Insuring a Home
When you buy a home, if you have a mortgage, you may be required by the lender to purchase a homeowner's policy. Here's what to expect as you look for the right policy to cover your home.
In general, a homeowner's policy will have a named insured, which is usually the owner or tenant named on the deed or lease. The named insured's spouse is covered as well, even if he or she is not named on the policy declaration. Other users and residents also may be covered to a lesser extent by the personal property and liability provisions in the policy. For instance, the insured's children or someone under 21 in the insured's care would likely be covered. Employees such as gardeners or housekeepers may also be covered against loss of personal property on the premises. And you may extend coverage to your guests if you make a request to your insurance company in advance.
There are seven basic home insurance policies, but if you are shopping for coverage for a single-family home and you are the owner and occupant, you'll probably be choosing from among just two or three kinds of policies. Policies for renters and condominiums differ enough to discuss them separately.
HO-1 is a basic homeowner's policy. It protects the structure and your personal property against some common hazards such as fire and lightning, wind and hail, smoke, theft, and damage by glass or safety glazing material that is part of a building. This policy also protects against some pretty exciting stuff, such as volcanic eruptions, explosion, riot or civil commotion, aircraft, vehicles, vandalism or malicious mischief.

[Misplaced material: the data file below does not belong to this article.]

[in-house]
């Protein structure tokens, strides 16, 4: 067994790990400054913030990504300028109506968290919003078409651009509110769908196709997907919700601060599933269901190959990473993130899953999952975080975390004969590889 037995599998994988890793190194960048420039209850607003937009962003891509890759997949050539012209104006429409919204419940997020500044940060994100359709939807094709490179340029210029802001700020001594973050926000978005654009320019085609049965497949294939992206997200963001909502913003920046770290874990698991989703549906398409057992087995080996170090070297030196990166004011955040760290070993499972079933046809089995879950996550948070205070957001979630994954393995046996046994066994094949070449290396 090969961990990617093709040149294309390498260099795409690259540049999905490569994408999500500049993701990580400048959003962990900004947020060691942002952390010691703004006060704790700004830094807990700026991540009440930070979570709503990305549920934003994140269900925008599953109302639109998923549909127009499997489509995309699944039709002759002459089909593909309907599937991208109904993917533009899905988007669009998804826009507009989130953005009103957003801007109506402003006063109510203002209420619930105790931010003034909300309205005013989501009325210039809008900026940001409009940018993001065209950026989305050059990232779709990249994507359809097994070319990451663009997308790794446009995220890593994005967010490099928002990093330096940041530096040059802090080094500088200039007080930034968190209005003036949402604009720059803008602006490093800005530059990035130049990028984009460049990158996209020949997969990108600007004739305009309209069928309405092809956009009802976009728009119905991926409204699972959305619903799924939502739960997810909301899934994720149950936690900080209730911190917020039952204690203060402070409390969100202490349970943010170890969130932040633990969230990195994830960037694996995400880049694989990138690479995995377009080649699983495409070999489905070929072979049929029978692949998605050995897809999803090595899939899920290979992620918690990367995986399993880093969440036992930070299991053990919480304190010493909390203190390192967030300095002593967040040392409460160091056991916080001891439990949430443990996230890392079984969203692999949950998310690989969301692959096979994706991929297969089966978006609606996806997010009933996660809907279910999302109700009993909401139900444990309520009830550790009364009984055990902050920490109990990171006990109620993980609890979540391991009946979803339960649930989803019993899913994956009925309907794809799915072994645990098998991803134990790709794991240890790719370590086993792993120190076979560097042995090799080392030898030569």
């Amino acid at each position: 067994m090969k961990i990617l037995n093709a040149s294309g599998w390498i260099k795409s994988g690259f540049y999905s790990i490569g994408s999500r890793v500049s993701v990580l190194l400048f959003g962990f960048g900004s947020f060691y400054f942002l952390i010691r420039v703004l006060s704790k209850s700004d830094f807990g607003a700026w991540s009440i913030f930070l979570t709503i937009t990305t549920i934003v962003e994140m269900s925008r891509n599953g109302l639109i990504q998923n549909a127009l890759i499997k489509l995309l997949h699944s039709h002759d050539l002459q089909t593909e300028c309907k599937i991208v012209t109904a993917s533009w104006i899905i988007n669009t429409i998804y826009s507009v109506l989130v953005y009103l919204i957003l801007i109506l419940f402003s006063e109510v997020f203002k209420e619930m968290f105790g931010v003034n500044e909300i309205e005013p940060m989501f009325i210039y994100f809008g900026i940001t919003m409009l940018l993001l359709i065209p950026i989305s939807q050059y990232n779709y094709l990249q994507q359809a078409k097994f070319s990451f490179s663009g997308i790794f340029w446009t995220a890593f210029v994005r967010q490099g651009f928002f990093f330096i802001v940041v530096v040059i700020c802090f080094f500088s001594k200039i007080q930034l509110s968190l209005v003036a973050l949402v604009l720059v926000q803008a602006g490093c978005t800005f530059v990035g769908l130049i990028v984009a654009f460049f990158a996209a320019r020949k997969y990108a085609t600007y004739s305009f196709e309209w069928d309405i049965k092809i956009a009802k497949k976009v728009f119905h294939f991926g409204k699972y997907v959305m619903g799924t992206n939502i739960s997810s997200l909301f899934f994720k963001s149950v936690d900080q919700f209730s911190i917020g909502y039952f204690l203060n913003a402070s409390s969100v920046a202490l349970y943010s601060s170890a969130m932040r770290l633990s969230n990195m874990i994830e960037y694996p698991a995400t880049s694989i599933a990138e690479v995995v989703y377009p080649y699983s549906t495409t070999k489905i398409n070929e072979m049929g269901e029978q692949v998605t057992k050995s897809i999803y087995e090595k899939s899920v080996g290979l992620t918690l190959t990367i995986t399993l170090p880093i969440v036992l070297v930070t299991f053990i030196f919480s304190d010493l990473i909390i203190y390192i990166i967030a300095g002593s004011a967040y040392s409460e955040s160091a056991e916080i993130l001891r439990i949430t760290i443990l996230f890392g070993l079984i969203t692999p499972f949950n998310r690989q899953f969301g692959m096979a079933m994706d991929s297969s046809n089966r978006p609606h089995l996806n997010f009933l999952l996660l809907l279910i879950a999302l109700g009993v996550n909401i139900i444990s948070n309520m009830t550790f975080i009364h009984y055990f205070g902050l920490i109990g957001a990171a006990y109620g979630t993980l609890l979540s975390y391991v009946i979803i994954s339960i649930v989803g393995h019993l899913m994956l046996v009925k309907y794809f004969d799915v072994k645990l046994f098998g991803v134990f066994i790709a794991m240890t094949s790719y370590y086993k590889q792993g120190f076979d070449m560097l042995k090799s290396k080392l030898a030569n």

HO-2 is an expanded version of HO-1. In addition to the above 11 perils, it covers against six more: weight of ice, snow or sleet, three types of water-related damage from home utilities or appliances, falling objects, and electrical surge damage.
HO-3 goes further by covering the above 17 perils and any other perils not specifically excluded by name, such as earthquakes, floods, wars, and nuclear accidents.
In general, these policies will cover the costs
to rebuild or repair your home or some unattached structures if damaged
by one or more of the perils listed in the policy;
damage to the land on which the house is located;
To set the amount of your premiums, the issuing company will first want to assess what kind of risk you might present. Be prepared to share plenty of information about you and your home.
An insurer will also want to know certain information about the construction of the home. Is it brick or wood? How many square feet is it? Are there any unattached structures on the parcel? How far is the house from a fire station? How old is it? Is it perched on a cliff above the ocean?
Once the insurer has taken this kind of information into account, it will be reflected in your rate quote, and it's your choice whether to accept, renegotiate, or look elsewhere for coverage.